Concierge medicine can benefit everyone and is not the high-end medical service some make it out to be, according to this expert.
The New York Times recently ran an article about extremely high-end concierge practices. These elite programs charge patients upwards of $20,000 per year for membership-a figure that is obviously way out of reach for most Americans.
The truth is, most Americans don't need anywhere near $20,000 per year of medical attention-they just need a relationship with a physician they trust. That relationship is what is slowly being eroded in today's healthcare marketplace.
Concierge medicine answers that need-and certainly at price points far below what the New York Times reported. Most concierge programs cost around $150 per month, making it something many Americans, particularly those with health needs, can prioritize.
But for many physicians, charging patients a membership fee feels wrong. They worry about the moral implications of treating only those who can afford to pay them directly. Even the high-cost physicians in the New York Times article expressed concerns about developing concierge programs for such an exclusive clientele and what it could mean for the future of medical care.
Having worked in the healthcare marketplace for more than 20 years, these ethical concerns are no surprise. Most of the physicians I've worked with love their patients and the communities they support and want to do right by everyone. They don't want to stop seeing patients at a time where there are reports of physician shortages, nor do they want to contribute to a two-tiered healthcare system.
But what happens when an older, respected physician is becoming burned out due to the pressure of volume care and new mandates he's never had to deal with before? Oftentimes, he retires sooner than he ever expected to. He closes his practice and stops seeing all of his patients. With decreasing reimbursements and increasing overhead, it doesn't make sense to stay in business.
What about the busy group practice with several physicians and lower level providers? They work hard to care for and accommodate as many patients each day as they can. Often, that means that someone with an acute problem has to see whatever provider is available at the time they need care. Or, for less acute issues, they may have to wait weeks for an appointment with the physician of their choice. For some of these patients, in particular those with complicated health histories, this doesn't feel right either. The chosen provider wants to have time to manage that particular patient, but case load and schedules simply cannot guarantee it.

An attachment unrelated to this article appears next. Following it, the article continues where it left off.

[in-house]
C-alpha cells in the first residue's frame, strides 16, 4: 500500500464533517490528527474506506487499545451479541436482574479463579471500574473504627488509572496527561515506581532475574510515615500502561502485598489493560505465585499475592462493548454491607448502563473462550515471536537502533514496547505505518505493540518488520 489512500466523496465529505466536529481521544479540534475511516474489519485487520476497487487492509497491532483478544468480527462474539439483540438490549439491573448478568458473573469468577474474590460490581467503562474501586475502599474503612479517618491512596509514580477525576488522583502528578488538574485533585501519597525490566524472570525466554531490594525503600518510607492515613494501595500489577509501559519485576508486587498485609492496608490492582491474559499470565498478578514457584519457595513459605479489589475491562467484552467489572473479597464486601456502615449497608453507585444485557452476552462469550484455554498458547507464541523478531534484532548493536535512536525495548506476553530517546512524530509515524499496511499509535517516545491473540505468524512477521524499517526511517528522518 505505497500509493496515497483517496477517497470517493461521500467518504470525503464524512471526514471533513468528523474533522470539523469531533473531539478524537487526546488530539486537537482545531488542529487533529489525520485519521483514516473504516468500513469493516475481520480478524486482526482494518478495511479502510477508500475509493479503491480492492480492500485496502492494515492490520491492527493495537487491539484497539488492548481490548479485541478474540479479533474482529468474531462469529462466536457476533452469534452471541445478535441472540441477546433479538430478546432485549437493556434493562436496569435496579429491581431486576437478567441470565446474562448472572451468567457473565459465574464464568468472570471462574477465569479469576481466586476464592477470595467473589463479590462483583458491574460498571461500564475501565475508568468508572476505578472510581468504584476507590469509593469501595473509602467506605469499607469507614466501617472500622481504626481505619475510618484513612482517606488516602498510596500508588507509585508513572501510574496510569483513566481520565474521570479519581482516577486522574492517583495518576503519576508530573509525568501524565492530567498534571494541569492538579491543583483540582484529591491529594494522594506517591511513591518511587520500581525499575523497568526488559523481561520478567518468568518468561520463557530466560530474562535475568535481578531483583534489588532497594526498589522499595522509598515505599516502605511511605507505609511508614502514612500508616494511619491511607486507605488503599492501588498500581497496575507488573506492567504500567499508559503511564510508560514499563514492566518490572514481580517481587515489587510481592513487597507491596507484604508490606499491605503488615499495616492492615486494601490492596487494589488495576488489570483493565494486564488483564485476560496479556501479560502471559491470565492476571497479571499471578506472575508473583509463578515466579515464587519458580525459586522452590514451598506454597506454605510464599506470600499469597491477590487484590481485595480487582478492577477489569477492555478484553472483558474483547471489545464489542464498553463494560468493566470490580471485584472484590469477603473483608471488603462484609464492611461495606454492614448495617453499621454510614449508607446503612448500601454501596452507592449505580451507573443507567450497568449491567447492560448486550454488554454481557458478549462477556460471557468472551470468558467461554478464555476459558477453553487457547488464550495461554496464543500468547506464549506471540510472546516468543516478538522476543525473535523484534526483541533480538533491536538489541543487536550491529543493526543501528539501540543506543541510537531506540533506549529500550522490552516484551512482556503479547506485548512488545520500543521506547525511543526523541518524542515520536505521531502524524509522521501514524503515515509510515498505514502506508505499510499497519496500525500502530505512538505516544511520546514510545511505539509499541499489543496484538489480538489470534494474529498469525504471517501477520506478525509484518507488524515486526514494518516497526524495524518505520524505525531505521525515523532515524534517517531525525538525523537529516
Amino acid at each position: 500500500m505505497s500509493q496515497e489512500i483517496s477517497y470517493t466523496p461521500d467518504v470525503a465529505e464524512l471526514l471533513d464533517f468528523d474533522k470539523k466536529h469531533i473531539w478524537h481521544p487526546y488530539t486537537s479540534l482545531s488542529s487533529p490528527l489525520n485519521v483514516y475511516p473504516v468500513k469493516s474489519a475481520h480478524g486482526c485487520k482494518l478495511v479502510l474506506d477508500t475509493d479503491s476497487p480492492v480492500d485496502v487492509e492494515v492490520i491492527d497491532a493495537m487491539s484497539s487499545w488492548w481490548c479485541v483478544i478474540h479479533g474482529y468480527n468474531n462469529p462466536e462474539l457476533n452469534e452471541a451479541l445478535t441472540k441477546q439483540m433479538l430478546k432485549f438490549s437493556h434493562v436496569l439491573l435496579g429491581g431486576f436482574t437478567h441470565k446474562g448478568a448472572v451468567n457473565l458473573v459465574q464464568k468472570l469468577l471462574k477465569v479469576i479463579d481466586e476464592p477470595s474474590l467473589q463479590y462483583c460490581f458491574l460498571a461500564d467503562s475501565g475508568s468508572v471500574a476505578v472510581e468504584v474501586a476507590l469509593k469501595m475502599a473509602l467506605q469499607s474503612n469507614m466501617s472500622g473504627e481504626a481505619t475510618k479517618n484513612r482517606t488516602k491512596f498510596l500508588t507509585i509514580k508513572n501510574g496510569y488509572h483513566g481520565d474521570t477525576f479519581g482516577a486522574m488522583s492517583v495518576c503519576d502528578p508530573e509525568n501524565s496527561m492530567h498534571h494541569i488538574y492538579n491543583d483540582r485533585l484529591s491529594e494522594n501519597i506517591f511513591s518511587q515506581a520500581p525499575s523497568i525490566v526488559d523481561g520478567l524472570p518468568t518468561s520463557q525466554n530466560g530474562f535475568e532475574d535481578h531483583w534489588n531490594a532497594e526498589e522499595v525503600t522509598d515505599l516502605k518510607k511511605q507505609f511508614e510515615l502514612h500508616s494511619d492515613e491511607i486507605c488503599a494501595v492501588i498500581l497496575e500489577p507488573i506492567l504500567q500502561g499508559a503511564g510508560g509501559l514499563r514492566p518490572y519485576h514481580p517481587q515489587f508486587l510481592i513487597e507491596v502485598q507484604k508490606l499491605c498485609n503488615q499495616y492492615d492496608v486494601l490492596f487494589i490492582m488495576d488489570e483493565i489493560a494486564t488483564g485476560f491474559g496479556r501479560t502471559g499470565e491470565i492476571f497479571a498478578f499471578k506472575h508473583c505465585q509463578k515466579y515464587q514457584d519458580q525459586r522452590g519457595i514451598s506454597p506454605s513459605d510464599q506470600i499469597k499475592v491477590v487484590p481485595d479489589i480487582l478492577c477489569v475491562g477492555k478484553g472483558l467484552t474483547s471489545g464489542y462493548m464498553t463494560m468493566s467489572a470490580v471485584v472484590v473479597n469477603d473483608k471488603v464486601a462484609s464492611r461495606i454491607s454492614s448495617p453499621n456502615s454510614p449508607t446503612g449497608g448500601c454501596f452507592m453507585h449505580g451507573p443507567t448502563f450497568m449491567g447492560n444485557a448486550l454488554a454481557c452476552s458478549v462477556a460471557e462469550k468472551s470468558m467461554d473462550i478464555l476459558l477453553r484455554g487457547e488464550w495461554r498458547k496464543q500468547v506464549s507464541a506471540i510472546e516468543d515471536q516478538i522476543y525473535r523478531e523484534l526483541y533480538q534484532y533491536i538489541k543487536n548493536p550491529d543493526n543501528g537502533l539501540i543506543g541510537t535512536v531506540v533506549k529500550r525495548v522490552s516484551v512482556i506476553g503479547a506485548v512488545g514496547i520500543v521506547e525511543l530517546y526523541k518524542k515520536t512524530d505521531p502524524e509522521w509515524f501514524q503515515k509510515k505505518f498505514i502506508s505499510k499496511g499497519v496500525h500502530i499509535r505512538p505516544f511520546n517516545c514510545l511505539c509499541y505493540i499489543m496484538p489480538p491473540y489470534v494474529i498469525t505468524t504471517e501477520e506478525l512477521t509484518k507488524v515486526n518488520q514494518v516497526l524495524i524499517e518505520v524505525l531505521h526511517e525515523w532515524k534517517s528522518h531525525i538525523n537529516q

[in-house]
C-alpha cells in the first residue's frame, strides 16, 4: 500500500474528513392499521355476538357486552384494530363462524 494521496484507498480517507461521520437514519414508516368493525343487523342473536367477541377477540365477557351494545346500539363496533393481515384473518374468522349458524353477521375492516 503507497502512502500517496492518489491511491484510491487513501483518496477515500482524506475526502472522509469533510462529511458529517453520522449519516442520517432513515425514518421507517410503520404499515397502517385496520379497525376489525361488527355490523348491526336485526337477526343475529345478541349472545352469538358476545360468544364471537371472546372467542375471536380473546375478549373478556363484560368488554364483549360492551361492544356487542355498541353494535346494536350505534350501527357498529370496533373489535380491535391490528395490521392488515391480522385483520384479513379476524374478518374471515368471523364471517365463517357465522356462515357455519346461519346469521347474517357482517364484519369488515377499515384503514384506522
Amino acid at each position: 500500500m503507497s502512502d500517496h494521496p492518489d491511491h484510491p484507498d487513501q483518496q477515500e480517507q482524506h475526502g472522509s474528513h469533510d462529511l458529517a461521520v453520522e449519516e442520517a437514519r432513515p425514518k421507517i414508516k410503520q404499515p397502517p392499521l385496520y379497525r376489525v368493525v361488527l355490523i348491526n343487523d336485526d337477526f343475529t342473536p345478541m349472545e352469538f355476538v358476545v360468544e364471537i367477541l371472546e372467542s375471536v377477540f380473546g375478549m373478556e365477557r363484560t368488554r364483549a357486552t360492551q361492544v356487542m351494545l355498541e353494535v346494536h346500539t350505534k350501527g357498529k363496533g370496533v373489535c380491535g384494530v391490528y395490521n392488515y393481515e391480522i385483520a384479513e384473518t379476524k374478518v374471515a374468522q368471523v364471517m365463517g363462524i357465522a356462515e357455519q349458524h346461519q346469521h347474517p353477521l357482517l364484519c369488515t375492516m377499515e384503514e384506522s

That's where a blended approach to membership medicine can be the solution. In a blended program, known as hybrid concierge, a physician sees all patients in their traditional practice, but offers the option of a concierge care. Typically only a small percentage of the patient panel joins, but financially, the numbers add up to significant revenue and space.
Hybrid concierge programs allow an older or stressed physician some breathing room in their day so they can take their time without losing income. It allows a larger group to offer their patients the option of mapping one-to-one with their chosen physician, so that their care can always be delivered by the physician who knows their medical history. Patients can buy that peace of mind-something they couldn't get before.
Hybrid concierge programs don't create two-tiered medical care. The care that patients receive is the same, no matter what. It's the service and convenience that is enhanced. Not everyone requires the extra service and convenience. Only those people who need help coordinating care with a specialist, or who need the extra lifestyle coaching and support, or who value the convenience of easily made/easily scheduled appointments join.
Everyone in the practice wins, without concerns about dismissing patients or creating different levels of care. The doctor gets to spend more time with the patients who need more time, while receiving appropriate compensation. The patients who choose not join notice very little impact on the practice.
While it can be glamorous to think of concierge medicine as a velvet-rope service that caters only to mega millionaires like in the New York Times article, the truth is, concierge physicians come in all shapes and sizes and many are using adaptations of the model in order to continue to see all of their patients-not just their wealthy patients. It's a tool to keep practices solvent, stable and healthy for the long term.